Dealing with Failure (3 of 3)

Dealing with Failure (3 of 3)

Sun 22 Mar 2009 AM

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The origin of the Blame Game is failure. Blame places the responsibility for a failure/mistake on people or circumstances. We all fail, we need to admit that. Take responsibility and acknowledge failure so that God can lift you up, and you can change. Look at some of the glorious mistakes & failures recorded in the Bible, then discover powerful keys for handling our failures and moving on.
Audio Transcript
I want to just conclude this series I've been doing on the Blame Game. How many are much more aware of people blaming? [Laughter] Man, isn't it everywhere! It's not my fault. It's not my fault, and someone else did it, it's someone else is responsible to fix it, it's always out there, someone else's fault. It's the people, it's the circumstances, it's where I've come from, it's my family, it's the government, it's New Zealand, it's the world. Whatever it is, it's always out there. If it's out there, you can't do anything, but if you actually own up, you can actually do something, if you take ownership. In this next season in the year, we're going to be looking at what it means to be apostolic people, and you'll find to be an apostolic person means you have taken a hold in your heart, that you have an assignment from God, and you will assume responsibility to fulfil your assignment in the community. So if you buy in to the blame game, you can never be what God called you to be. You have to recognise that buying into the blame game - by that I mean that we're blaming someone else for problems, and believing someone else is going to have to fix it up. When you buy into that, you remain a victim, you remain powerless, you cannot be part of the answer that God wants us to be. We have to absolutely reject the blame game, in every form, and say: I am going to be part of the answer, I'm going to be part of the solution.

So what I want to do today is, I want to share another aspect of the blame game. I'm going to go back to where it started, and isn't it amazing, it started when someone failed. The blame game, passing the buck. That's what it's called here, pass the buck you know? I liked it with Barack Obama. I liked it when he said: well the buck stops here! [Yeah.] I like that. That's good leadership, and that's the indications of a man who's going to do something about things. I like that.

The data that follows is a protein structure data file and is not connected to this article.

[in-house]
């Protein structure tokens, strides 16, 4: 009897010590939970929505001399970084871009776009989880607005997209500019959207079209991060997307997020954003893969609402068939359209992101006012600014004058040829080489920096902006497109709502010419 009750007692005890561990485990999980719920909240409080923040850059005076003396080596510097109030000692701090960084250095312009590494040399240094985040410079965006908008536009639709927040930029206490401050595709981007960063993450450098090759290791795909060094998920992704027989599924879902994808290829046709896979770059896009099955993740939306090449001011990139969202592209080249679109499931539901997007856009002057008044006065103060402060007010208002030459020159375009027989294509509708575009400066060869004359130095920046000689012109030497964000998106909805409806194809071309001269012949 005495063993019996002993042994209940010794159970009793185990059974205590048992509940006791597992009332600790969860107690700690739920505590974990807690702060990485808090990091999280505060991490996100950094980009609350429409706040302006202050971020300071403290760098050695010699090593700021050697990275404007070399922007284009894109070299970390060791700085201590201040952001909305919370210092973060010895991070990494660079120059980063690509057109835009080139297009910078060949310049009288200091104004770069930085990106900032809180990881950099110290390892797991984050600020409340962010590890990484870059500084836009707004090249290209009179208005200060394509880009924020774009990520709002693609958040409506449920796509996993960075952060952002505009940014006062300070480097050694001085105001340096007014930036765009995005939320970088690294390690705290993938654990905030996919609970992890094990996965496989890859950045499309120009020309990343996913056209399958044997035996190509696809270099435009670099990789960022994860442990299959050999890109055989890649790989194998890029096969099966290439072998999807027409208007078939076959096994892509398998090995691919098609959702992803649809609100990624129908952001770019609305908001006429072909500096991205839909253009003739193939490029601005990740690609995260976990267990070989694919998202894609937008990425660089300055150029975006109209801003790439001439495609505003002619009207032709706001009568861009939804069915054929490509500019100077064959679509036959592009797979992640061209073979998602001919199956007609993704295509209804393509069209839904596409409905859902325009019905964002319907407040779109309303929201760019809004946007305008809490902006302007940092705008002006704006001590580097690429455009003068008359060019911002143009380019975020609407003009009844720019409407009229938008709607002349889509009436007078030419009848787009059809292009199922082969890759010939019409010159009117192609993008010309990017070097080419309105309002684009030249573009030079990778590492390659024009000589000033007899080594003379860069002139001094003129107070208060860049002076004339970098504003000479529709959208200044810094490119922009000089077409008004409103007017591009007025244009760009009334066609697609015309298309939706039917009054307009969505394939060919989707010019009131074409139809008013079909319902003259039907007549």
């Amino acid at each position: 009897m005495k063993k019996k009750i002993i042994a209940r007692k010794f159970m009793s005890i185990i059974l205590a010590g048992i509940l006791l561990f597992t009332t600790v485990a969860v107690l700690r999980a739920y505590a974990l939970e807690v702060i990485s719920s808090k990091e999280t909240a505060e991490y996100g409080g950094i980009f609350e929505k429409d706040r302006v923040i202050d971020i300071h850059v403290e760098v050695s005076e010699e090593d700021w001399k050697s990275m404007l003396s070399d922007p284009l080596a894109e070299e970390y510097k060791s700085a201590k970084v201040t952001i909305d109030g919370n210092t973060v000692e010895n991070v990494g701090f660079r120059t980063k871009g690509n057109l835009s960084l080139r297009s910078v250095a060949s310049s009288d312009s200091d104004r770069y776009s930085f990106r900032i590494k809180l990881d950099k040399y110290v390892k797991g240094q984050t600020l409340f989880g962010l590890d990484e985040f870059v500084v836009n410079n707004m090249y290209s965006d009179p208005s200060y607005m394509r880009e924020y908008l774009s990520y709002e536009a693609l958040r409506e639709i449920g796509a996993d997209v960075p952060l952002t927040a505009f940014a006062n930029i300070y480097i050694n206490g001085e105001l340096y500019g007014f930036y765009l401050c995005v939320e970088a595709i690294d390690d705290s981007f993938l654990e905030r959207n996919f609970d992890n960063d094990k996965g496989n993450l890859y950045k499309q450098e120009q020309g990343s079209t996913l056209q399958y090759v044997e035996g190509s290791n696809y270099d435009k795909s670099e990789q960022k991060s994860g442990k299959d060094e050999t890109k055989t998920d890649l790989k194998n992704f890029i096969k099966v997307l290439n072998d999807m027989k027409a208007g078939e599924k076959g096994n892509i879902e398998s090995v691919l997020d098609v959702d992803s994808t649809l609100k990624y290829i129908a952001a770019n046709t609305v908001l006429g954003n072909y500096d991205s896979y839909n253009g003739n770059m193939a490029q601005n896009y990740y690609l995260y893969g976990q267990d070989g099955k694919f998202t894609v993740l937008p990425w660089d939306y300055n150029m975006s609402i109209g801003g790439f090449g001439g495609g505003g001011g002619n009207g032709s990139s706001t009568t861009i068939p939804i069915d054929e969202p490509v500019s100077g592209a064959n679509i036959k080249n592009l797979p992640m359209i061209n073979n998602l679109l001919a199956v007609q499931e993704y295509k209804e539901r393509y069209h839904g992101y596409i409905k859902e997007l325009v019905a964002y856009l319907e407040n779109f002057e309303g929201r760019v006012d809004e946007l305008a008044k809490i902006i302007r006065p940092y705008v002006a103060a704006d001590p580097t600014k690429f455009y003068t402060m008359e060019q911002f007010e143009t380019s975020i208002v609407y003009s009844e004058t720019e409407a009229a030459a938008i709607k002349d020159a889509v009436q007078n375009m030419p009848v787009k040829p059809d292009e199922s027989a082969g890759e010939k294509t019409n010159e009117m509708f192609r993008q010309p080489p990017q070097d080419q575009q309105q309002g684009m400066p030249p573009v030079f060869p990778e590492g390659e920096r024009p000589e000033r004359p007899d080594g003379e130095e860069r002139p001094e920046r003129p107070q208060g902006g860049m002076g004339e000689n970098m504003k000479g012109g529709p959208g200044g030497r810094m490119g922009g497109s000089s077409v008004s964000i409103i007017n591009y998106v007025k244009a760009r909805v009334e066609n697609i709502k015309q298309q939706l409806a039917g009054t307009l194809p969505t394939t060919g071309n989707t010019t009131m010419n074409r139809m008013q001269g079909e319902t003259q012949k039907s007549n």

He said: something went wrong. He said: it's my responsibility, I'll work on it to make it right. That's good stuff. That's a man who's not playing the victim. It's a man who stood up and said he's going to be part of the solution. You want to see these kinds of things. It's like a new thing happening, instead of blaming everyone else for the problems. So we're going to look at the blame game, and what I want to look at today is: dealing with failure. Is there anyone here who hasn't failed? I'd just like to meet them and shake their hand, it'd be quite nice actually. [Laughter] Sort of was hoping I might find someone here. Often in churches there's sort of this thing that you can't fail, because you're a Christian or something. Where did they get that idea? I just asked: who didn't fail; everyone here failed see, including me. See, everyone failed. Everyone makes mistakes. The Bible says: the steps of a good man - and we're good men and women, because God has made us good. Our goodness is because God has put goodness in us, He's in us. So the steps of a good man are ordered by the Lord, though he fall, though he fall. Well he won't stay down, he'll get up, because the Lord lifts him up. I like that.

So it doesn't matter how much you fall, if you reach out to God, He'll get you back up again. So failure for a Christian, well that's just a temporary inconvenience, and a great opportunity to learn. There's one thing sure, you can rely on God to get you back up again see? Says the righteous man, though he falls seven times - in other words, he keeps falling over - God will lift him up again. God always loves to lift people up again, and it's interesting that when you get into a church environment, there's this whole fear of failing seems to come round people. Not only that, there's with it a religious Pharisaic spirit, that judges people for failing, as though we hadn't failed. I don't know, but when we just took communion there, my understanding of communion is ain't no way to get into heaven, until you bow the knee and admit you've failed. The rich man, the poor man, the wealthy man, it won't matter who they are, we all come into heaven the same way. You bow the knee to Jesus Christ, and you admit: I failed. [Laughs] Yes, you're going to have to admit something, got to own up, and that someone took responsibility for the failure. When you acknowledge your failure, and reach out and take responsibility to believe, then what will happen is, God can lift you up and make you change, so that's a great thing to know.

Sermon Notes
Keywords: evaluate, responses, learn, wisdom, forgiveness, apologise, acknowledge, relationship, persistence, failure, mistakes, moving on, admit,responsibility